Hundreds of bird populations in India are collapsing, according to a major new report.
Researchers using data collected by more than 15,000 birdwatchers examined trends over a 25-year period, and also over the last five years, and in both cases found numbers had declined overall.
Over the last quarter of a century there is data available for 261 species – 52 per cent of which were found to be decreasing in number.
And over the past five years, data available for 146 species revealed almost 80 per cent of them were declining.
Overall there are 101 species now classified as of “high conservation concern”, according to the State of India’s Birds 2020 report.
The groups showing the greatest decline are birds of prey, migratory shorebirds, and highly-adapted habitat specialists which live in specific ecosystems, the report said.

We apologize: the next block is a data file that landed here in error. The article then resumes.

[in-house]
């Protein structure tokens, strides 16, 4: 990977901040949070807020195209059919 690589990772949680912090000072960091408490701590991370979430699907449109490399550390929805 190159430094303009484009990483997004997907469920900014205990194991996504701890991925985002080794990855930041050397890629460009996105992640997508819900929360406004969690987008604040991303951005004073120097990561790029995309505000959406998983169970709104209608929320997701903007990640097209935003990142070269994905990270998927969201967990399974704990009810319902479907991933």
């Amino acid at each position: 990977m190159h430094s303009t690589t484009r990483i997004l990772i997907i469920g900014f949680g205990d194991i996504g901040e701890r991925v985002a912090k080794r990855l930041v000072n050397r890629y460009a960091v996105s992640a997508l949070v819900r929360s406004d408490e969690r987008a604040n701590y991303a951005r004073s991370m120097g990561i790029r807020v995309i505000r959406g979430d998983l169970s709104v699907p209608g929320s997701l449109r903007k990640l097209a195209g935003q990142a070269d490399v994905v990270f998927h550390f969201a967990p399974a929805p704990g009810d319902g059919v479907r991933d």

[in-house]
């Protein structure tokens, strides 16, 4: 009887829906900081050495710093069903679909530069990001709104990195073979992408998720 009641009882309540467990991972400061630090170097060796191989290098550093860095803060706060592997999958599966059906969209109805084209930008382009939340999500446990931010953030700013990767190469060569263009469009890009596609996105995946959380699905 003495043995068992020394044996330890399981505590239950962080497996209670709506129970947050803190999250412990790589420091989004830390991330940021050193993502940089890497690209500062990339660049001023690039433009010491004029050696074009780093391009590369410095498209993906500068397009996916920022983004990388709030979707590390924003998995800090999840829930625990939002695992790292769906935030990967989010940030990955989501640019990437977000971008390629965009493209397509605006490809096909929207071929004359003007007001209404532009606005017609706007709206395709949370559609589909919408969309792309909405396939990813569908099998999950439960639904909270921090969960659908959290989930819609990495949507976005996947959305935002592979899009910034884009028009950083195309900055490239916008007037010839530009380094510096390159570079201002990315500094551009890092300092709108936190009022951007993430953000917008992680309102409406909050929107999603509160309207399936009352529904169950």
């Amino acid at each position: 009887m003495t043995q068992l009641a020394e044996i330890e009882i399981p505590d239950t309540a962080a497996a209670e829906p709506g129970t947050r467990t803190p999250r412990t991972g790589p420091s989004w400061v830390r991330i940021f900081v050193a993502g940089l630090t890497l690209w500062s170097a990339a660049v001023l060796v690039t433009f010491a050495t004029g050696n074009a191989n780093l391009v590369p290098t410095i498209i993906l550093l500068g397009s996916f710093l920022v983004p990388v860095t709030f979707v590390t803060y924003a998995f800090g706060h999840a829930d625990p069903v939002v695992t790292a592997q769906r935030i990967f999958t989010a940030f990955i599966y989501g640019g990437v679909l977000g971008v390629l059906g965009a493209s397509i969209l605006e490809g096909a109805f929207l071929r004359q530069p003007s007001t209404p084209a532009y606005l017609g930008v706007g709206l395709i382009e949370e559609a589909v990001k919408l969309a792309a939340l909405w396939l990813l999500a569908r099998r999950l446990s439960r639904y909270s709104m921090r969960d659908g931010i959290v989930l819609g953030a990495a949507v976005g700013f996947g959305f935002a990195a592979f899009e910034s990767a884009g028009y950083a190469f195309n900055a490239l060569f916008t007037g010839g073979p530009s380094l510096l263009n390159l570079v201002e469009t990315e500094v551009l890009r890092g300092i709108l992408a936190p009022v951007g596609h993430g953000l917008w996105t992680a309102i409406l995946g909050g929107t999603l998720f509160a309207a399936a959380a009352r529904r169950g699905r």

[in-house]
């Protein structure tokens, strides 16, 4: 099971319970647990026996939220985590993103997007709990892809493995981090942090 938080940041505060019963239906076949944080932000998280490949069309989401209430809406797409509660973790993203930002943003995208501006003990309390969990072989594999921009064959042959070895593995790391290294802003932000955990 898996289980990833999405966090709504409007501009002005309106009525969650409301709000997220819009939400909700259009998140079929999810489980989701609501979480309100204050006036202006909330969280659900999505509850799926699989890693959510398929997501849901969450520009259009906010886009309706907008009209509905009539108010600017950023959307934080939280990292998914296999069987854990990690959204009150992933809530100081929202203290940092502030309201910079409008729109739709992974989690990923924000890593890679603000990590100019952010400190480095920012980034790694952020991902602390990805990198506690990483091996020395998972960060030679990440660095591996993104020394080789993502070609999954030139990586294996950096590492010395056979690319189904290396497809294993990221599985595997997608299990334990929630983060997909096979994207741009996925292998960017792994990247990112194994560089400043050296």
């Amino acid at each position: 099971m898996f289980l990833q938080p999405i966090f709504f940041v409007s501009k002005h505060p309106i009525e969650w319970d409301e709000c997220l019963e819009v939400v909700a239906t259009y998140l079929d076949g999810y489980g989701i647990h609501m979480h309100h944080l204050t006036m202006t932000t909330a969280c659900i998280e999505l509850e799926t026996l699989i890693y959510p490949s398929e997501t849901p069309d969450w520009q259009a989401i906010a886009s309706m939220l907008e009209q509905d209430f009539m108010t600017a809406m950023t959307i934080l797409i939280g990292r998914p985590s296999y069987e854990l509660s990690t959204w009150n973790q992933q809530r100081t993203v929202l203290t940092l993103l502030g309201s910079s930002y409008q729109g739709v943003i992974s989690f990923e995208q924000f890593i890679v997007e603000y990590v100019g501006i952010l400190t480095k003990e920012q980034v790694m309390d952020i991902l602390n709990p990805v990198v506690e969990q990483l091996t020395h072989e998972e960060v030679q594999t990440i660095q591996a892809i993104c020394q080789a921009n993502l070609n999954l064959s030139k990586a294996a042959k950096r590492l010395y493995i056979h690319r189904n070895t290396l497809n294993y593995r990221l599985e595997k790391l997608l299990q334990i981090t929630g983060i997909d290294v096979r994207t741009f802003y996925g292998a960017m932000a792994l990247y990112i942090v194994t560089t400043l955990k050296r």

“The report highlights common species that are declining sharply. These need conservation attention before their numbers reduce further,” said Dr R Jayapal of Sálim Ali Centre for Ornithology and Natural History.
This overall decline in species demands research into the causes, and action to protect those most at risk, the authors said.
They have called for renewed focus on India’s conservation policy, management and funding models in order to protect remaining populations.
Dr Dhananjai Mohan of the Wildlife Institute of India said: “Earlier, many conservation decisions pertaining to birds were not based on much evidence. This report helps to bring much-needed data to bear on these issues.”
As well as in India, bird populations are also declining across Europe, and ecologists warned of an “ecological Armageddon” when a 2017 study revealed flying insect numbers had plummeted by 75 per cent in Germany.